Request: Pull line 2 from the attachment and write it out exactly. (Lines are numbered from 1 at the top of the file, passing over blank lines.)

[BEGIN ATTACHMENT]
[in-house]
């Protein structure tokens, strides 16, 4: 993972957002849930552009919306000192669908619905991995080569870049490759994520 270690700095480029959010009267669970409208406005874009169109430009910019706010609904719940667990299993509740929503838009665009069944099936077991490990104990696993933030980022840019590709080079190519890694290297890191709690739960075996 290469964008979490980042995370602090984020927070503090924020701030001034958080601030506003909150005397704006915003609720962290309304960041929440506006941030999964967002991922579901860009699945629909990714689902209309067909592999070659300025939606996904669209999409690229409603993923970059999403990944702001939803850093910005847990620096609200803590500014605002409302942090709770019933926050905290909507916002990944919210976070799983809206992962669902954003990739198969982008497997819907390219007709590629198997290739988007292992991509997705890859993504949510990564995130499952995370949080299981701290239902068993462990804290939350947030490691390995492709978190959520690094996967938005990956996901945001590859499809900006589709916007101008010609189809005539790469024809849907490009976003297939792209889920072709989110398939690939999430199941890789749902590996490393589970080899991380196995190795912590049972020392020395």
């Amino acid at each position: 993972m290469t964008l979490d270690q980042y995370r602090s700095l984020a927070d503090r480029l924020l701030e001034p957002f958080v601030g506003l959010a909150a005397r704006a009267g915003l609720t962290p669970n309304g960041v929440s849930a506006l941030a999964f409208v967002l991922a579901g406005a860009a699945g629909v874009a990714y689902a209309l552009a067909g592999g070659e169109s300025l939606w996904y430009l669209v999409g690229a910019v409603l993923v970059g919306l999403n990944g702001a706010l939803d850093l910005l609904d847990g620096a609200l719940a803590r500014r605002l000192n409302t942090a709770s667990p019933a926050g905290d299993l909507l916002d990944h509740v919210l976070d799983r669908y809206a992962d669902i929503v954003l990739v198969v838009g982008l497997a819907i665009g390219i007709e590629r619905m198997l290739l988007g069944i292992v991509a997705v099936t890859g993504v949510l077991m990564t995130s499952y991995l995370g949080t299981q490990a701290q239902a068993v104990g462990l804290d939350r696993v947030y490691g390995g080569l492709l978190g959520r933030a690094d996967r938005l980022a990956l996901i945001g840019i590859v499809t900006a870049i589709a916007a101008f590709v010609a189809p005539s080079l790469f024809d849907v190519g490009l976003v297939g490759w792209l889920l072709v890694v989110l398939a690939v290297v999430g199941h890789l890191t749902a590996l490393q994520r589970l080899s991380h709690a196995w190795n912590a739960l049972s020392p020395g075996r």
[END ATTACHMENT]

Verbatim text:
């Protein structure tokens, strides 16, 4: 993972957002849930552009919306000192669908619905991995080569870049490759994520 270690700095480029959010009267669970409208406005874009169109430009910019706010609904719940667990299993509740929503838009665009069944099936077991490990104990696993933030980022840019590709080079190519890694290297890191709690739960075996 290469964008979490980042995370602090984020927070503090924020701030001034958080601030506003909150005397704006915003609720962290309304960041929440506006941030999964967002991922579901860009699945629909990714689902209309067909592999070659300025939606996904669209999409690229409603993923970059999403990944702001939803850093910005847990620096609200803590500014605002409302942090709770019933926050905290909507916002990944919210976070799983809206992962669902954003990739198969982008497997819907390219007709590629198997290739988007292992991509997705890859993504949510990564995130499952995370949080299981701290239902068993462990804290939350947030490691390995492709978190959520690094996967938005990956996901945001590859499809900006589709916007101008010609189809005539790469024809849907490009976003297939792209889920072709989110398939690939999430199941890789749902590996490393589970080899991380196995190795912590049972020392020395």